Ted Cruz Coy on 2016, Says 'Focus Is 100 Percent on the U.S. Senate'
LE MARS, Iowa - Sen. Ted Cruz has visited the presidential testing grounds of Iowa three times in less than three months, but the Texas Republican is coy when asked directly whether he's ruled out running for president in 2016.
"My focus is 100 percent on the U.S. Senate," Cruz told reporters while leaving a fundraiser here for fellow tea partier Rep. Steve King who represents this part of the state. "It is a tremendous honor to be here, the reception has been very warm, very encouraging and my focus is on the substance of the battles we have right now. … My focus is 100 percent on the U.S. Senate because that is where these fights are being fought."
Three years out from the next presidential election, Cruz is on a two-day swing of the state. Today he went on King's annual pheasant hunt here in the northwest part of Iowa. It's also a fundraiser for King's congressional campaign and has become a must-stop for potential presidential candidates.
The congressman is a sought-after endorsement from candidates before the caucuses. In 2012, Rick Santorum accompanied King on his pheasant hunt right before the voters here caucused, but King eventually chose not to endorse.
Wearing a navy checked shirt and jeans, Cruz told reporters he bagged two pheasants on the hunt. He joked with the crowd of about 250 that the group of 27 hunters scared some pheasants so badly they would be "in therapy for years."
Cruz told King's constituents the conservative congressman was "utterly fearless, a very rare commodity on Capitol Hill."
Cruz's speech was similar to one he gave Friday night in Des Moines when he addressed the Iowa Republican Party's annual Ronald Reagan dinner.
As he did in that appearance, he spent much of his speech today on his continued opposition to the Affordable Care Act or Obamacare. Last month, he spoke for 21 hours on the Senate floor to try and urge his colleagues to fund the government without funding the ACA. He also helped to shut down the government for 16 days in order to try and stop the funding of the health care law.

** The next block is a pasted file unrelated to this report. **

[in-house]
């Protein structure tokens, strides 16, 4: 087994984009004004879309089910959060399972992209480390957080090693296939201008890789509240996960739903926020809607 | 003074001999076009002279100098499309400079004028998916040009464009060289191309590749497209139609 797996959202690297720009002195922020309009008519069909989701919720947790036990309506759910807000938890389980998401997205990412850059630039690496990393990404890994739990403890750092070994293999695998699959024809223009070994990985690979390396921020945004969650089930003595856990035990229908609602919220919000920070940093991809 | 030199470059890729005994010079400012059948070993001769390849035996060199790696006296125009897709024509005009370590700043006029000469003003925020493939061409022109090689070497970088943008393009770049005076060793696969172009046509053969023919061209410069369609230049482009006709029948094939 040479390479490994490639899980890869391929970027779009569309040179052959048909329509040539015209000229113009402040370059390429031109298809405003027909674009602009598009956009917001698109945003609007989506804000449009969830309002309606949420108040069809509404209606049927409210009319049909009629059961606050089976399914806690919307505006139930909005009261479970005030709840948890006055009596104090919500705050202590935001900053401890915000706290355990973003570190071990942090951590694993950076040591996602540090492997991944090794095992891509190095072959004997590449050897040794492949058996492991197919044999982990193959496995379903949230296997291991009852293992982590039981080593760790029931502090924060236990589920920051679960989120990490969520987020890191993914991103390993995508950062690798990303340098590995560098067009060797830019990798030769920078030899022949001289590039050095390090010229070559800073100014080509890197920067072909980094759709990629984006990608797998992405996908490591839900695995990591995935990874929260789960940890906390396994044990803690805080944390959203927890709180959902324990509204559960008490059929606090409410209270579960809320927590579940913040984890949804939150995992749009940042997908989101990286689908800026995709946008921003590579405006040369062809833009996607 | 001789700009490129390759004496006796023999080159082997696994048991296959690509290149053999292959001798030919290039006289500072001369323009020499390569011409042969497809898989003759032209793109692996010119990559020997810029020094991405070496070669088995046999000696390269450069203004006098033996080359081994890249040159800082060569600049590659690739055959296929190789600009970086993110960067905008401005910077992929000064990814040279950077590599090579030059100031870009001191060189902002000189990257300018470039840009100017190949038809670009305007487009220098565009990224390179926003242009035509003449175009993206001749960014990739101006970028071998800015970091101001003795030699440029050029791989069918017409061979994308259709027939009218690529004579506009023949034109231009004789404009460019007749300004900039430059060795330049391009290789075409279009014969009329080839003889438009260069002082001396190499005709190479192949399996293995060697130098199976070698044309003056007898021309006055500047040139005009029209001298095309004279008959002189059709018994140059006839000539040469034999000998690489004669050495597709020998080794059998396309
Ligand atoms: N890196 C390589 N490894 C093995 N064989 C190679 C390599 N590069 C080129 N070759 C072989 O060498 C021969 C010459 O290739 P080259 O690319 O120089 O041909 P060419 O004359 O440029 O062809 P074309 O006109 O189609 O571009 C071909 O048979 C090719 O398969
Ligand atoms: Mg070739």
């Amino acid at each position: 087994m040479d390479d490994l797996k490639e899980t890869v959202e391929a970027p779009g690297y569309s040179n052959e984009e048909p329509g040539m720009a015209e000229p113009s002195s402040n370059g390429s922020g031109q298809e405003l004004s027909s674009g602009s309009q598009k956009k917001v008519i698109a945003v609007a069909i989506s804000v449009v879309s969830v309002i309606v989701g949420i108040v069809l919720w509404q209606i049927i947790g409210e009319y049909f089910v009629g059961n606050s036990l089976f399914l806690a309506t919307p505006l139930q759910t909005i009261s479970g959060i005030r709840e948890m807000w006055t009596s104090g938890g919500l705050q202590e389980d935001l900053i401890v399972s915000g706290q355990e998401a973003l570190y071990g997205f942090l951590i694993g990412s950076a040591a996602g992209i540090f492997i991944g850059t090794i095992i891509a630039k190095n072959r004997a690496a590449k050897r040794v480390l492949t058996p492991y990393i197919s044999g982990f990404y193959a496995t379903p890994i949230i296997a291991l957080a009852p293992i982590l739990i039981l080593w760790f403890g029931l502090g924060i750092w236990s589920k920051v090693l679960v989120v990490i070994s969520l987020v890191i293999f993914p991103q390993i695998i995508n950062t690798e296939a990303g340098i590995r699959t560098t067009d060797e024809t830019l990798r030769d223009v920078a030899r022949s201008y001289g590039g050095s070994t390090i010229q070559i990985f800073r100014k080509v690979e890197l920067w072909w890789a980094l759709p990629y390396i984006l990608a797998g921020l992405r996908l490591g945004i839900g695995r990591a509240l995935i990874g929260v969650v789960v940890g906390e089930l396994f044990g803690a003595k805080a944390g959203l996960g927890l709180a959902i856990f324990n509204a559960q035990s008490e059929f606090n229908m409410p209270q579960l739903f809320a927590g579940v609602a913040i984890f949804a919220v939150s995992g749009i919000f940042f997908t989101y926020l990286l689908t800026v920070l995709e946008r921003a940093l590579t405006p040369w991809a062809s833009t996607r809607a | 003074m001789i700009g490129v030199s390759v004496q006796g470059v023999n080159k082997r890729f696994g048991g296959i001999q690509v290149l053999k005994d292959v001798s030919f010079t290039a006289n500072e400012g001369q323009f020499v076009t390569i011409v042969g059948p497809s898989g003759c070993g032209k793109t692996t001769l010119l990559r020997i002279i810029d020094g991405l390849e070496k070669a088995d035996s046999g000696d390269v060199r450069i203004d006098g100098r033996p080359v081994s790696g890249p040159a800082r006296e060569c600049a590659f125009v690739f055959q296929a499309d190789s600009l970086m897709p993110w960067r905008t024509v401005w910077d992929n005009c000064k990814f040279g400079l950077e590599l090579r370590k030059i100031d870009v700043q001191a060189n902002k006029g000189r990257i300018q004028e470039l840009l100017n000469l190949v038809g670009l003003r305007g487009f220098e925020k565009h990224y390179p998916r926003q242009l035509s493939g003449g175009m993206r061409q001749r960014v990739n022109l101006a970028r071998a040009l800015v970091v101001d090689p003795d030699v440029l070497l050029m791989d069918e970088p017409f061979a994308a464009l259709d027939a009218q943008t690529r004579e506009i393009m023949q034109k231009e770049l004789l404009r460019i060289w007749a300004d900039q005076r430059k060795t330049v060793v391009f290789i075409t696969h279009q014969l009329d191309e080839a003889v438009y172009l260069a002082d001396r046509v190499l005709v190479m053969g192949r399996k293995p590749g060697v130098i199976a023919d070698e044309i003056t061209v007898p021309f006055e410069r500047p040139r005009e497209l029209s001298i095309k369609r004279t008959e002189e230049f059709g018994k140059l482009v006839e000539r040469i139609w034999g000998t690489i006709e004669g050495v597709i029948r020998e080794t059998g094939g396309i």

King, who backed Cruz's efforts, said of the health care plan: "It's not dead yet, but we are not done beating on it yet."
"Almost everybody there wants to be president of the United States, but there aren't a lot that will stand up and take his kind of leadership position this year," King said referring to the Senate.
Cruz urged the supportive crowd at King's annual Col. Bud Day Defenders of Freedom event to keep fighting, telling them, "There is nothing more potent than when the American people stand up and hold our elected officials accountable."
When asked after the speech about polls that show Republicans have suffered politically from the shutdown more than the president or Democrats, Cruz said, "In terms of politics, Republicans win when we stand for principle - that's what we need to do and that's our path to victory."
An ABC News poll out this month after the shutdown showed Americans expressed a 63 percent unfavorable view of the party compared to 32 percent who expressed support. The survey showed Democrats, by contrast, had an even split in the basic measure of popularity. The same survey also showed the tea party is now viewed favorably by only 26 percent of those polled, with support of the group at a new low in the three-plus years since the movement emerged.
On Friday, King did an interview with the Iowa Public Television program "Iowa Press" and according to Radio Iowa reporter O. Kay Henderson, King said Cruz realizes the "extraordinary ride" he's been on when it comes to attention from supporters within the party, but he also expressed some caution.
"Anybody that steps up into the national arena and picks up all the press that a person like Ted Cruz is now and others have and will in the future, is that staying power - is it theirs or does the public lose its attention span?" King asked on the show, noting he has had "some intense, one-on-one conversations" with Cruz.
"I do believe that he is a full-spectrum, constitutional conservative and there's no question he's a very smart guy, so we will see," King said.
Attendees at today's event were supportive of Cruz, but as many Iowans are, some were skeptical of whether they would support a presidential bid this early on.
Doug Jauer from Hinton said he thinks he could "eventually" support Cruz, but added that he thinks Cruz "has a lot to learn before he goes there, but I think eventually he would be a good presidential candidate."
Dick Schlitter said he wasn't sure because he "need(s) to know more about him."
"He's a fairly new guy on the political scene," Schlitter said, but added that Cruz was "a courageous man" because he "stood up in the face of criticism."
But Ramona Boese, who said she "specifically" came today to hear Cruz, has already made up her mind, even all these years out. When asked whether she thinks she could support a Cruz presidential candidacy, she did not pause: "Absolutely, in a heartbeat."
This story has been updated since it was first posted.